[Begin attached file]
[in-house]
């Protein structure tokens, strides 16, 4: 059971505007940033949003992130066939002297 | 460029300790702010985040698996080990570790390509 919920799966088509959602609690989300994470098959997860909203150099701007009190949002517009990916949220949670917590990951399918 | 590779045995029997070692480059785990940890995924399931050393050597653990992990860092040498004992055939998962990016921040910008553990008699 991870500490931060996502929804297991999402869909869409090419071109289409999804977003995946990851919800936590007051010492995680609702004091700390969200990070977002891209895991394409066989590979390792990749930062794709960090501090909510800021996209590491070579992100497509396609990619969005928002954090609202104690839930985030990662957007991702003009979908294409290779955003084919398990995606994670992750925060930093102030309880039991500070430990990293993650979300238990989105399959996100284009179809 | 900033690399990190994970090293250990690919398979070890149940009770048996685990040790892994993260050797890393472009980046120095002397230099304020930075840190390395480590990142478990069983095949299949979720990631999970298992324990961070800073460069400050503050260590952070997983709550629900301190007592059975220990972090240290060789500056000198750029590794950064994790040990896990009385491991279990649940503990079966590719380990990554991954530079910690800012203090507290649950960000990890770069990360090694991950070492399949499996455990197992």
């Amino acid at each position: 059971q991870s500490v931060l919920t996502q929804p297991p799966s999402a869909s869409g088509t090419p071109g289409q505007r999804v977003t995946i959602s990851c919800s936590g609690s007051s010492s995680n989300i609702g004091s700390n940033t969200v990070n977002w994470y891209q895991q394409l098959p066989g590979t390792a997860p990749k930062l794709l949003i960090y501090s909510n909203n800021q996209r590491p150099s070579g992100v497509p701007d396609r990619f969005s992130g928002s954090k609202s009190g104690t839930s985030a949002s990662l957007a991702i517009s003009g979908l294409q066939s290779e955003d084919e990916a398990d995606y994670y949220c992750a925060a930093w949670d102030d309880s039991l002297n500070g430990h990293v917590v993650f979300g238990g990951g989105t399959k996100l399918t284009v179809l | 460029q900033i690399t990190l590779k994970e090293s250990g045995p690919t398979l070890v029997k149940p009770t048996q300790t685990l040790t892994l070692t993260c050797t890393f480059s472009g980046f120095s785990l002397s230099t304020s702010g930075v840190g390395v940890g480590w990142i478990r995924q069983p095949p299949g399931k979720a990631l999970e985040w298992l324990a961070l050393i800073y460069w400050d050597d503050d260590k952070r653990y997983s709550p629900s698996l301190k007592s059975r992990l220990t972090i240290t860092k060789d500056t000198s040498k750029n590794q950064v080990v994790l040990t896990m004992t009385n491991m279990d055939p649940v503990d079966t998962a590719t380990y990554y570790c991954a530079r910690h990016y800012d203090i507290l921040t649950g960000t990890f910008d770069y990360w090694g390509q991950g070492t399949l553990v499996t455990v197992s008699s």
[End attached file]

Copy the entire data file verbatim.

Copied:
[in-house]
């Protein structure tokens, strides 16, 4: 059971505007940033949003992130066939002297 | 460029300790702010985040698996080990570790390509 919920799966088509959602609690989300994470098959997860909203150099701007009190949002517009990916949220949670917590990951399918 | 590779045995029997070692480059785990940890995924399931050393050597653990992990860092040498004992055939998962990016921040910008553990008699 991870500490931060996502929804297991999402869909869409090419071109289409999804977003995946990851919800936590007051010492995680609702004091700390969200990070977002891209895991394409066989590979390792990749930062794709960090501090909510800021996209590491070579992100497509396609990619969005928002954090609202104690839930985030990662957007991702003009979908294409290779955003084919398990995606994670992750925060930093102030309880039991500070430990990293993650979300238990989105399959996100284009179809 | 900033690399990190994970090293250990690919398979070890149940009770048996685990040790892994993260050797890393472009980046120095002397230099304020930075840190390395480590990142478990069983095949299949979720990631999970298992324990961070800073460069400050503050260590952070997983709550629900301190007592059975220990972090240290060789500056000198750029590794950064994790040990896990009385491991279990649940503990079966590719380990990554991954530079910690800012203090507290649950960000990890770069990360090694991950070492399949499996455990197992």
């Amino acid at each position: 059971q991870s500490v931060l919920t996502q929804p297991p799966s999402a869909s869409g088509t090419p071109g289409q505007r999804v977003t995946i959602s990851c919800s936590g609690s007051s010492s995680n989300i609702g004091s700390n940033t969200v990070n977002w994470y891209q895991q394409l098959p066989g590979t390792a997860p990749k930062l794709l949003i960090y501090s909510n909203n800021q996209r590491p150099s070579g992100v497509p701007d396609r990619f969005s992130g928002s954090k609202s009190g104690t839930s985030a949002s990662l957007a991702i517009s003009g979908l294409q066939s290779e955003d084919e990916a398990d995606y994670y949220c992750a925060a930093w949670d102030d309880s039991l002297n500070g430990h990293v917590v993650f979300g238990g990951g989105t399959k996100l399918t284009v179809l | 460029q900033i690399t990190l590779k994970e090293s250990g045995p690919t398979l070890v029997k149940p009770t048996q300790t685990l040790t892994l070692t993260c050797t890393f480059s472009g980046f120095s785990l002397s230099t304020s702010g930075v840190g390395v940890g480590w990142i478990r995924q069983p095949p299949g399931k979720a990631l999970e985040w298992l324990a961070l050393i800073y460069w400050d050597d503050d260590k952070r653990y997983s709550p629900s698996l301190k007592s059975r992990l220990t972090i240290t860092k060789d500056t000198s040498k750029n590794q950064v080990v994790l040990t896990m004992t009385n491991m279990d055939p649940v503990d079966t998962a590719t380990y990554y570790c991954a530079r910690h990016y800012d203090i507290l921040t649950g960000t990890f910008d770069y990360w090694g390509q991950g070492t399949l553990v499996t455990v197992s008699s």